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yeah? >> mr. walker, i lived in japan four years and i've been to new mexico to some of these places you've been to. >> yeah. >> a few questions i'd like to ask quickly the relationship between oppenheimer and groves is a bit bizarre. groves didn't want to be there and oppenheimer was a security risk according to the government yet they were joined at the hip to create this monster of a bomb. they both somewhat benefited from it in a sense, prestige and stature and so forth. >> sure. the second question has to do with this bomb seems to have historically warped the history of this period where the united states as you know during the 50th anniversary of the smithsonian they couldn't put together a thing because they started to turn into a political football which got very nasty and ugly. on the other hand having lived in japan a lot of japanese school children are told they tried to get rid of european colonialism and then they dropped the bomb on them. forget about korea and china and the activity that happened there. so i find this bomb not only kind of like this monstrosity
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you talk about but historically the whole country's ability to understand the bomb and maybe your book fills in those gaps. >> let me tell you, i think the relationship between oppenheimer and groves was fascinating and actually quite comic. groves is extraordinarily large. he is -- his weight was a secret almost as classified as that of the atomic bomb program. he was famously rude to everybody who worked with him. any person who did work with him was a secretary, a widow in her 30s, actually the only person in the pentagon office pool who actually stood up to groves and simply shut up when he was rude to her. she knew more about the atomic bomb program than the united states. she was known as major o'leary, a terrifying figure. i think he was actually quite scared of her. he was a complete bastard. his deputy called him the greatest son of a bitch i've ever known and also the most capable. in 1945 he employed a headset in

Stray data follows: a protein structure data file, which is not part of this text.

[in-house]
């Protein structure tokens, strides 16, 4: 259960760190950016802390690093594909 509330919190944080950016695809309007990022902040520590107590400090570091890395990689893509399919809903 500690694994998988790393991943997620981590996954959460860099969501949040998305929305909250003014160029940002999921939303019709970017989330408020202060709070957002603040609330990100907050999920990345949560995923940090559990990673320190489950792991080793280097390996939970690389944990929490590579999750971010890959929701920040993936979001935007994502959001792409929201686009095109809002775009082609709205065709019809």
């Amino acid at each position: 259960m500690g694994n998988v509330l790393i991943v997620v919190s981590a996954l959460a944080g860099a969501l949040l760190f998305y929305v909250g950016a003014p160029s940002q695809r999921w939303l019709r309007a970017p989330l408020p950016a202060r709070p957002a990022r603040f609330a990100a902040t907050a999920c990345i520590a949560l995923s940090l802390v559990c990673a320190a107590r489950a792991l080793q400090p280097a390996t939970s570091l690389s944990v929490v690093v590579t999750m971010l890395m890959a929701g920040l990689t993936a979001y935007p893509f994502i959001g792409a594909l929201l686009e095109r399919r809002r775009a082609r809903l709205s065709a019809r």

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which he sort of yelled commands. his empire was across the world. he was very tough but the guy that was needed to get this thing working. oppenheimer on the other hand is the exact opposite, very thin cadaver of a man, he weighs 116 pounds by the time of the trinity test. he is on five packs a day by then really smoking himself into an early grave and died of throat cancer in the early '60s. he is a very, very nervous man, very thin. he is a man who believes in an open society. he thinks scientists should be able to talk to each other. groves is a security freak. groves really is a security freak. not only did he actually set spies on oppenheimer and bugged his phones and tapped his everything but he also was such a security freak that even his own family, his wife and two children who lived actually quite near here in washington had absolutely no clue what he